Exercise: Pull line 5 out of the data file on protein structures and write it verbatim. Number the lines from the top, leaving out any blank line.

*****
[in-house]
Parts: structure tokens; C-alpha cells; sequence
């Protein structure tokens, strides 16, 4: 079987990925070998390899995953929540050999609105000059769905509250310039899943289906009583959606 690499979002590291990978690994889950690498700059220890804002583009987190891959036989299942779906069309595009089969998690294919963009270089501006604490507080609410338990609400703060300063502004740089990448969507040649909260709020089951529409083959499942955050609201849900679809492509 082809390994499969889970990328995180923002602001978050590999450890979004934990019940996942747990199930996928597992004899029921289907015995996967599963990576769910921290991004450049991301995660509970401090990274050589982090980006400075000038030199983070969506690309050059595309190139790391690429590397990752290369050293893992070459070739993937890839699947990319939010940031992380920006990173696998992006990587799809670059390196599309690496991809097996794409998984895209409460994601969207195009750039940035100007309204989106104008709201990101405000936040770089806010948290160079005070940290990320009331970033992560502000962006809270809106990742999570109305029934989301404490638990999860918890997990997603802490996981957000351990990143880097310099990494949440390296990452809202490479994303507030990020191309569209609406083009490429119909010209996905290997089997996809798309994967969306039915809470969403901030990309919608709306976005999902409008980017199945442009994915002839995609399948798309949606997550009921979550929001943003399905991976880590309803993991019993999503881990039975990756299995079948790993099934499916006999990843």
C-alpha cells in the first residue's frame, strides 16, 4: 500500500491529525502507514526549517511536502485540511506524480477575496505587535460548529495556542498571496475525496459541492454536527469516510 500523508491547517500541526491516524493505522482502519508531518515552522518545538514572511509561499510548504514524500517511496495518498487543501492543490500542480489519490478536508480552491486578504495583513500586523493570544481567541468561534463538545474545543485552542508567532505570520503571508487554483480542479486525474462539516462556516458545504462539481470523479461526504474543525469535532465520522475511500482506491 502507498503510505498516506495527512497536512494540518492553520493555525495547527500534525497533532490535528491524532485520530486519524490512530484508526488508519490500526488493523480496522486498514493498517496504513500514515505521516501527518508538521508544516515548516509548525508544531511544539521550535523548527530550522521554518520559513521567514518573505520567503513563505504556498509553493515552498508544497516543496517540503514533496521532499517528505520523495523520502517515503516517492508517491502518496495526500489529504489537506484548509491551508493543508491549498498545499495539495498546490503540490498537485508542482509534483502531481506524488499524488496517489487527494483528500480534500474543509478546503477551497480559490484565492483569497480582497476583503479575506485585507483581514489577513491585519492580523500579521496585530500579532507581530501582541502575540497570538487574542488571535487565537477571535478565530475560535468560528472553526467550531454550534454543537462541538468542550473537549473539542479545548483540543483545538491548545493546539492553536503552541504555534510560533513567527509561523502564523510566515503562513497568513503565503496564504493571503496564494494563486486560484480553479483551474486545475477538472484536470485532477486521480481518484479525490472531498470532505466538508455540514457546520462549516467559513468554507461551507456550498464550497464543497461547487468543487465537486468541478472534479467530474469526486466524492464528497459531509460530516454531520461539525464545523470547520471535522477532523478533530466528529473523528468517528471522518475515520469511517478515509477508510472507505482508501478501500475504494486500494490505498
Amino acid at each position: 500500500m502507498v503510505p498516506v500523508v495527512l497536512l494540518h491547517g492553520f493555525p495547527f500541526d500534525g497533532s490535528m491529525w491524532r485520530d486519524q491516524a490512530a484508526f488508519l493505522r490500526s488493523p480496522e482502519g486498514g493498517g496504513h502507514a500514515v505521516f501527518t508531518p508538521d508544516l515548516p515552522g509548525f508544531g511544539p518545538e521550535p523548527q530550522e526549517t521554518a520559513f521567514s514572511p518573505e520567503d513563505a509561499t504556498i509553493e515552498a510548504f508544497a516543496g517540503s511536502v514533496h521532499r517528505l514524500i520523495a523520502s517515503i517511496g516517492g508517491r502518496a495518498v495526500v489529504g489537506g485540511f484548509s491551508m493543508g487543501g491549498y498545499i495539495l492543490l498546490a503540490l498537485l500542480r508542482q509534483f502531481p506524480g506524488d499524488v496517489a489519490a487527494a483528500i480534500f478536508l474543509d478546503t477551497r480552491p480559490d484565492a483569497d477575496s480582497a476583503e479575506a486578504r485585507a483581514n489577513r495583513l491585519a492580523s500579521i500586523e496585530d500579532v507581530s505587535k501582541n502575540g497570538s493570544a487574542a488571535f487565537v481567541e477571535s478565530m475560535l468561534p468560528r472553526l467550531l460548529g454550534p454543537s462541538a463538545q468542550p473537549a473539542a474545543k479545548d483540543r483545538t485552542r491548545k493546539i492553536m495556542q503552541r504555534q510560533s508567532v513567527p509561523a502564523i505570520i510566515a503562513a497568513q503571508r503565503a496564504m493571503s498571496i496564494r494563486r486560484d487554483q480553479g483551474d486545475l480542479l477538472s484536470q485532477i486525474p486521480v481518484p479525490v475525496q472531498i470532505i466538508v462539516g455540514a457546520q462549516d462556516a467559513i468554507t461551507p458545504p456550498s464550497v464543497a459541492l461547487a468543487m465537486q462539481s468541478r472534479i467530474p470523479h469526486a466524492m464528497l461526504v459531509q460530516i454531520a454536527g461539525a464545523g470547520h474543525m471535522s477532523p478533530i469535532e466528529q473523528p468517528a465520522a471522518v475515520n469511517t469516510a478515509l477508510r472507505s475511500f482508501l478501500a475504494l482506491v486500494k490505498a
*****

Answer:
Amino acid at each position: 500500500m502507498v503510505p498516506v500523508v495527512l497536512l494540518h491547517g492553520f493555525p495547527f500541526d500534525g497533532s490535528m491529525w491524532r485520530d486519524q491516524a490512530a484508526f488508519l493505522r490500526s488493523p480496522e482502519g486498514g493498517g496504513h502507514a500514515v505521516f501527518t508531518p508538521d508544516l515548516p515552522g509548525f508544531g511544539p518545538e521550535p523548527q530550522e526549517t521554518a520559513f521567514s514572511p518573505e520567503d513563505a509561499t504556498i509553493e515552498a510548504f508544497a516543496g517540503s511536502v514533496h521532499r517528505l514524500i520523495a523520502s517515503i517511496g516517492g508517491r502518496a495518498v495526500v489529504g489537506g485540511f484548509s491551508m493543508g487543501g491549498y498545499i495539495l492543490l498546490a503540490l498537485l500542480r508542482q509534483f502531481p506524480g506524488d499524488v496517489a489519490a487527494a483528500i480534500f478536508l474543509d478546503t477551497r480552491p480559490d484565492a483569497d477575496s480582497a476583503e479575506a486578504r485585507a483581514n489577513r495583513l491585519a492580523s500579521i500586523e496585530d500579532v507581530s505587535k501582541n502575540g497570538s493570544a487574542a488571535f487565537v481567541e477571535s478565530m475560535l468561534p468560528r472553526l467550531l460548529g454550534p454543537s462541538a463538545q468542550p473537549a473539542a474545543k479545548d483540543r483545538t485552542r491548545k493546539i492553536m495556542q503552541r504555534q510560533s508567532v513567527p509561523a502564523i505570520i510566515a503562513a497568513q503571508r503565503a496564504m493571503s498571496i496564494r494563486r486560484d487554483q480553479g483551474d486545475l480542479l477538472s484536470q485532477i486525474p486521480v481518484p479525490v475525496q472531498i470532505i466538508v462539516g455540514a457546520q462549516d462556516a467559513i468554507t461551507p458545504p456550498s464550497v464543497a459541492l461547487a468543487m465537486q462539481s468541478r472534479i467530474p470523479h469526486a466524492m464528497l461526504v459531509q460530516i454531520a454536527g461539525a464545523g470547520h474543525m471535522s477532523p478533530i469535532e466528529q473523528p468517528a465520522a471522518v475515520n469511517t469516510a478515509l477508510r472507505s475511500f482508501l478501500a475504494l482506491v486500494k490505498a